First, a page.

Culture, Class and Conflict in British Design
MAGUIRE, PADDY (2007) Culture, Class and Conflict in British Design In: Image, Power and Space: Studies in Consumption and Identity. Meyer and Meyer, Industrial Design, Federation of British Industries,, pp. 25-36. ISBN 978-1-84126-244-4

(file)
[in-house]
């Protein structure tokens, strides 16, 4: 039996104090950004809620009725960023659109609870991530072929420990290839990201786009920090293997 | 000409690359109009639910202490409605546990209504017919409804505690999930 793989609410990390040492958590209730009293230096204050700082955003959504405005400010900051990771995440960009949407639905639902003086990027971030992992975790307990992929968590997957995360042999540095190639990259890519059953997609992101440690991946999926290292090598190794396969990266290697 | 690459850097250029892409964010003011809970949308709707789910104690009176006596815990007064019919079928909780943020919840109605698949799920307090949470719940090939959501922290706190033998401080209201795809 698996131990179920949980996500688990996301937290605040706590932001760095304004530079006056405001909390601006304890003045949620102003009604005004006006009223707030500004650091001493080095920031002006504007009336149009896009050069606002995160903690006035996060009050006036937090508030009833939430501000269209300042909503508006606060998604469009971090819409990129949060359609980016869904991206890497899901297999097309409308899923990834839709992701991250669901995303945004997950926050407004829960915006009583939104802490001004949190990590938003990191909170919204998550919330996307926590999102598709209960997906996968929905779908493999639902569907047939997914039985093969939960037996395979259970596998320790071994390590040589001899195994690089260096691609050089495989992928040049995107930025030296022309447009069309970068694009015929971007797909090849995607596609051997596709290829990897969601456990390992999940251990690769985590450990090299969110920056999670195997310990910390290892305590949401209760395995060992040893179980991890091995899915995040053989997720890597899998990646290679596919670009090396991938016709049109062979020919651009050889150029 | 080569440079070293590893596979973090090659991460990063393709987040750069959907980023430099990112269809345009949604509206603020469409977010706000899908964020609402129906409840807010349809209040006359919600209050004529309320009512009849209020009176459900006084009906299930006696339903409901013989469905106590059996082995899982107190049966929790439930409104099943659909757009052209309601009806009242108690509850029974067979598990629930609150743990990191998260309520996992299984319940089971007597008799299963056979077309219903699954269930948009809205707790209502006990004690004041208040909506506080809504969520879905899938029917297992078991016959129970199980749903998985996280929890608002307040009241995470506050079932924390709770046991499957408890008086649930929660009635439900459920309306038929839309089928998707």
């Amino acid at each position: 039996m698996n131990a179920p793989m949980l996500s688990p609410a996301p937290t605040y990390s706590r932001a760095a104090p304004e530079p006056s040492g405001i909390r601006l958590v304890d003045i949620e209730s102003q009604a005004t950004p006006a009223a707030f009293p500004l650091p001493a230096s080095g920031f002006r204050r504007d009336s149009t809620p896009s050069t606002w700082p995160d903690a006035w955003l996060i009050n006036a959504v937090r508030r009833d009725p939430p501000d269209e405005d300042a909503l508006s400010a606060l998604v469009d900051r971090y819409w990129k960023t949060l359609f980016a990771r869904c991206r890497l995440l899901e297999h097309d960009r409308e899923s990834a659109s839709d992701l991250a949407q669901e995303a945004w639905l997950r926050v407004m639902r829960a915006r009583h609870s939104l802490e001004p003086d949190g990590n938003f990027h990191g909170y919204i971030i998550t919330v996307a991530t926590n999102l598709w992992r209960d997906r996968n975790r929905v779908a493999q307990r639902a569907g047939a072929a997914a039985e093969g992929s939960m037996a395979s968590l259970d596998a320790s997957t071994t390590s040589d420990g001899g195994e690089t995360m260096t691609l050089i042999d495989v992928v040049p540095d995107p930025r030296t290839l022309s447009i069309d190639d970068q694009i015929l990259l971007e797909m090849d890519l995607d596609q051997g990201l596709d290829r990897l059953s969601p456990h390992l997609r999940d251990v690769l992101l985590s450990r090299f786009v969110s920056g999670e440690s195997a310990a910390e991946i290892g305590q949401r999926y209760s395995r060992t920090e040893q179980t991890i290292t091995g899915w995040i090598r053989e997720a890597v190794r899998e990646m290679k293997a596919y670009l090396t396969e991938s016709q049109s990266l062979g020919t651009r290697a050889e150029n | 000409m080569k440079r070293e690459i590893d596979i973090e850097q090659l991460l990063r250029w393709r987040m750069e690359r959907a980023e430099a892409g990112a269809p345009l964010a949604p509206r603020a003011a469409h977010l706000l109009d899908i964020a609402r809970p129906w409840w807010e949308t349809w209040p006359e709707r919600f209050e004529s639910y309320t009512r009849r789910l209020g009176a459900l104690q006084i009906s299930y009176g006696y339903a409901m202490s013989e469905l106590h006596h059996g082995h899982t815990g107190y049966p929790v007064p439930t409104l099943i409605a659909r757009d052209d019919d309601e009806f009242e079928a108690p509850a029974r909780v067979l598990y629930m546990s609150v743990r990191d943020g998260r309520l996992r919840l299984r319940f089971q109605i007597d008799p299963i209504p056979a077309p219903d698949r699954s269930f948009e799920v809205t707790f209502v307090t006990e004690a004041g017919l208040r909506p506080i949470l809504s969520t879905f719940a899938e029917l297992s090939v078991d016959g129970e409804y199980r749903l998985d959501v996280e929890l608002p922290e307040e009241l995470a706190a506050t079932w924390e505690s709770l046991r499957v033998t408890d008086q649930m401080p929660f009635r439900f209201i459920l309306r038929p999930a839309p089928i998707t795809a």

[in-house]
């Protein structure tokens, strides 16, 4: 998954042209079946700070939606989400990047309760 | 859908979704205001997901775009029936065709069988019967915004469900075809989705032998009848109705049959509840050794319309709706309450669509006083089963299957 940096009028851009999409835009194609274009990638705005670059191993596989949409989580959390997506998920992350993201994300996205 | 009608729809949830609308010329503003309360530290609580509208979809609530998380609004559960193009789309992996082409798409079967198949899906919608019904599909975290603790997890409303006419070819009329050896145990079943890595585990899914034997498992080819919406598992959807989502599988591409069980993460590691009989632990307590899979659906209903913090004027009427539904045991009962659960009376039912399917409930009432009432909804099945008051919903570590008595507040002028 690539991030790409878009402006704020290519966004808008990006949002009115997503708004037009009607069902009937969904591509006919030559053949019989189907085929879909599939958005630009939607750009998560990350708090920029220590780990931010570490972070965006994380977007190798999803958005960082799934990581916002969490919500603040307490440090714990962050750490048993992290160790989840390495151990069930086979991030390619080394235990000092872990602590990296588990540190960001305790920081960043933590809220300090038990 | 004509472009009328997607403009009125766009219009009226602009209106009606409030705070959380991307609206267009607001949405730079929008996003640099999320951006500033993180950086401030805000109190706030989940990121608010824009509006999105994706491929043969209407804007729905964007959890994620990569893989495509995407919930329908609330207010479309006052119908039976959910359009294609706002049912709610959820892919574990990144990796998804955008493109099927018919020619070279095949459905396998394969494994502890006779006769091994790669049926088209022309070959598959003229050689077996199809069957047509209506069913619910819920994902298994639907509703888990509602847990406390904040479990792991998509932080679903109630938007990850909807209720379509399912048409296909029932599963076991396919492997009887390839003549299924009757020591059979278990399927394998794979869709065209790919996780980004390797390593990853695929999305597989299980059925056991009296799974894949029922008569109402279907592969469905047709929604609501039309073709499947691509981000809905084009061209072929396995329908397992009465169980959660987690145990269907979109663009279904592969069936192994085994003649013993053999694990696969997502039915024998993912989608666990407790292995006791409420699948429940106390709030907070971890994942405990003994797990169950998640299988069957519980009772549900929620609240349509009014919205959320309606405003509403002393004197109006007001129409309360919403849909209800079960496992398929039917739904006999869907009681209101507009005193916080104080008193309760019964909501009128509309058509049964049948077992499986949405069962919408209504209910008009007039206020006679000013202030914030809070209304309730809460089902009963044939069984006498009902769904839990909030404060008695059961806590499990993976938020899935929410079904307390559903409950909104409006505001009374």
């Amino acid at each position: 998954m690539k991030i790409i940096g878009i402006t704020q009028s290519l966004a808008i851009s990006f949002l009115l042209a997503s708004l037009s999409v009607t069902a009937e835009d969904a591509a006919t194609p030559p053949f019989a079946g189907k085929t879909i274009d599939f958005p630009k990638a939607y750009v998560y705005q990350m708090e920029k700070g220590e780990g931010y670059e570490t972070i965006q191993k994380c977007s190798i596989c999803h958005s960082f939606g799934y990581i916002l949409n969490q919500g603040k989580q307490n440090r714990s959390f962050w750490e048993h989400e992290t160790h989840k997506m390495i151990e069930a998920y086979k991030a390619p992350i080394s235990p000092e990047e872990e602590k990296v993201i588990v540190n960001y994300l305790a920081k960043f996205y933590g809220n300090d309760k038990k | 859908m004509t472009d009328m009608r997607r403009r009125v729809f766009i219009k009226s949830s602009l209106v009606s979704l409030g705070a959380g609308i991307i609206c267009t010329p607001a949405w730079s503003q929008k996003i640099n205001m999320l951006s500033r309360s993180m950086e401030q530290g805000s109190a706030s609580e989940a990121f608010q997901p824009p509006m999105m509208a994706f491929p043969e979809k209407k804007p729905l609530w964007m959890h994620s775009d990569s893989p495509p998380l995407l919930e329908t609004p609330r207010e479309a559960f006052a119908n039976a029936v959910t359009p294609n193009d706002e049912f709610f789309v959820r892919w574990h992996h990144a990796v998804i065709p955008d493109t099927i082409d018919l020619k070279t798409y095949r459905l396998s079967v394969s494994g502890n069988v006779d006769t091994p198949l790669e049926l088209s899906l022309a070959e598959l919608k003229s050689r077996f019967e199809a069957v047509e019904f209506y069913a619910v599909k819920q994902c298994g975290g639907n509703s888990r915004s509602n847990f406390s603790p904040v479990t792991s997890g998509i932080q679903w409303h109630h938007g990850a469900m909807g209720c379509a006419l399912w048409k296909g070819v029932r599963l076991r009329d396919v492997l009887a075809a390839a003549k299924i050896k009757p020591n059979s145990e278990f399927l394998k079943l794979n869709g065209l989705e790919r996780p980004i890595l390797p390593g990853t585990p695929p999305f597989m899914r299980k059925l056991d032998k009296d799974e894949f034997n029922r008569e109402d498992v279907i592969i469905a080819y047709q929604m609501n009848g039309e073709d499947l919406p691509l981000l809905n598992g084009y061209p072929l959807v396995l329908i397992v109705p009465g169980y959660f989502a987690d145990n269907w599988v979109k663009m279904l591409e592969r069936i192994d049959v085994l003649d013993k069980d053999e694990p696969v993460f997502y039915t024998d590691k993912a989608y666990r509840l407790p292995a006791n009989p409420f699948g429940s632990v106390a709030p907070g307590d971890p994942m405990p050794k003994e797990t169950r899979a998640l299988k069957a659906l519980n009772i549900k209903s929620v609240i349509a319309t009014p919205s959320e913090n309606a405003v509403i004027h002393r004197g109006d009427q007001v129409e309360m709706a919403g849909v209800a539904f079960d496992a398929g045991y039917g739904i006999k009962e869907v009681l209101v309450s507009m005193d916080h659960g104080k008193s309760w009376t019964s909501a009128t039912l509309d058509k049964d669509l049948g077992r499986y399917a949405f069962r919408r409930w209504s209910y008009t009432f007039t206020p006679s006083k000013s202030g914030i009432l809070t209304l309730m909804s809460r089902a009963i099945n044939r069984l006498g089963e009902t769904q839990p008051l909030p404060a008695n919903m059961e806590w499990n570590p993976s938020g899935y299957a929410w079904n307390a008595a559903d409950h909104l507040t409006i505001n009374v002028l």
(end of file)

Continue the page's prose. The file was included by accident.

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Spanning a range of original documents, particularly the papers of the Council of Industrial Design (Design Council Archives at the University of Brighton), the Board of Trade papers (National Archive, Kew), the Federation of British Industries and the papers submitted as evidence to the various working parties established to inform industrial strategy in the immediate post-war period (Confederation of British Industry Archive, University of Warwick), this essay develops a sustained and systematic critique of existing accounts of both the Council’s work/strategy and of prevalent design historical constructions of research into such. Maguire’s analysis focuses on rival efforts to define appropriate design policies and situate design as an important ingredient of national identity and national advancement. Through such detailed interrogation, this chapter not only details the efforts of would-be design reformers but, by placing such endeavours firmly in the context of British industrial development, industrial practices and market structures of British industry, it offers a close examination of the origins and trajectory of the frequent conflicts between design and industrial representatives. In doing so through a detailed textual analysis, both the cultural assumptions and ideological formations of rival, frequently antagonistic, groupings are identified and analysed with a detailed examination of the historical record provided through their internal papers and correspondence. In particular, the essay examines rival visions of British design and of the significance of the design process in manufacturing industry in general through a detailed survey of COID proposals for educational reforms. By re-situating the debates within the context of industrial/commercial practice, Maguire’s chapter develops new perspectives on a formative period in the development of post-war design policy.
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